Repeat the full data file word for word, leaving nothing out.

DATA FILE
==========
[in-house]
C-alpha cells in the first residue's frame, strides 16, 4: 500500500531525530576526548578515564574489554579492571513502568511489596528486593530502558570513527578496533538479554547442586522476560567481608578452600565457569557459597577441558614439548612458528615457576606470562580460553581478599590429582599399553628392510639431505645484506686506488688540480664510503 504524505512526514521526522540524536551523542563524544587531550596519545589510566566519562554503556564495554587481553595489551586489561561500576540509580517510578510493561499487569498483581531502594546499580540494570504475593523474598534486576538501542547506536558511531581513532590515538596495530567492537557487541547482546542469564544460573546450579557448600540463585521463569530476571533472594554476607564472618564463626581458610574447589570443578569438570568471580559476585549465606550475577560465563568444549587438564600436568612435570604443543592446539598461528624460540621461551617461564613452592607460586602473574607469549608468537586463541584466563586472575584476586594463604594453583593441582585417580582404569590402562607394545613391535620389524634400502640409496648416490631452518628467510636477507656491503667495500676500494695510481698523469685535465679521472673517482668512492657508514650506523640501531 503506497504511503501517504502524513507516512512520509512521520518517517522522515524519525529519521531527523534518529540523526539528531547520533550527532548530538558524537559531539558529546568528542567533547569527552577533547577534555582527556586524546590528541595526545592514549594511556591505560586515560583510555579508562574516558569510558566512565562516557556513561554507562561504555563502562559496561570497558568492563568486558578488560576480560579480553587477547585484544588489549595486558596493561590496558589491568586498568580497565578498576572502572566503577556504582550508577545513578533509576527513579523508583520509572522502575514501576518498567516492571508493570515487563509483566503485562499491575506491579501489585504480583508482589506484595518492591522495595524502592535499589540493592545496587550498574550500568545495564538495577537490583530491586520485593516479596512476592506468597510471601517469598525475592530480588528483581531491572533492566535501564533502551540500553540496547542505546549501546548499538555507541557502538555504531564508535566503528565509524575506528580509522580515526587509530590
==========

[in-house]
C-alpha cells in the first residue's frame, strides 16, 4: 500500500531525530576526548578515564574489554579492571513502568511489596528486593530502558570513527578496533538479554547442586522476560567481608578452600565457569557459597577441558614439548612458528615457576606470562580460553581478599590429582599399553628392510639431505645484506686506488688540480664510503 504524505512526514521526522540524536551523542563524544587531550596519545589510566566519562554503556564495554587481553595489551586489561561500576540509580517510578510493561499487569498483581531502594546499580540494570504475593523474598534486576538501542547506536558511531581513532590515538596495530567492537557487541547482546542469564544460573546450579557448600540463585521463569530476571533472594554476607564472618564463626581458610574447589570443578569438570568471580559476585549465606550475577560465563568444549587438564600436568612435570604443543592446539598461528624460540621461551617461564613452592607460586602473574607469549608468537586463541584466563586472575584476586594463604594453583593441582585417580582404569590402562607394545613391535620389524634400502640409496648416490631452518628467510636477507656491503667495500676500494695510481698523469685535465679521472673517482668512492657508514650506523640501531 503506497504511503501517504502524513507516512512520509512521520518517517522522515524519525529519521531527523534518529540523526539528531547520533550527532548530538558524537559531539558529546568528542567533547569527552577533547577534555582527556586524546590528541595526545592514549594511556591505560586515560583510555579508562574516558569510558566512565562516557556513561554507562561504555563502562559496561570497558568492563568486558578488560576480560579480553587477547585484544588489549595486558596493561590496558589491568586498568580497565578498576572502572566503577556504582550508577545513578533509576527513579523508583520509572522502575514501576518498567516492571508493570515487563509483566503485562499491575506491579501489585504480583508482589506484595518492591522495595524502592535499589540493592545496587550498574550500568545495564538495577537490583530491586520485593516479596512476592506468597510471601517469598525475592530480588528483581531491572533492566535501564533502551540500553540496547542505546549501546548499538555507541557502538555504531564508535566503528565509524575506528580509522580515526587509530590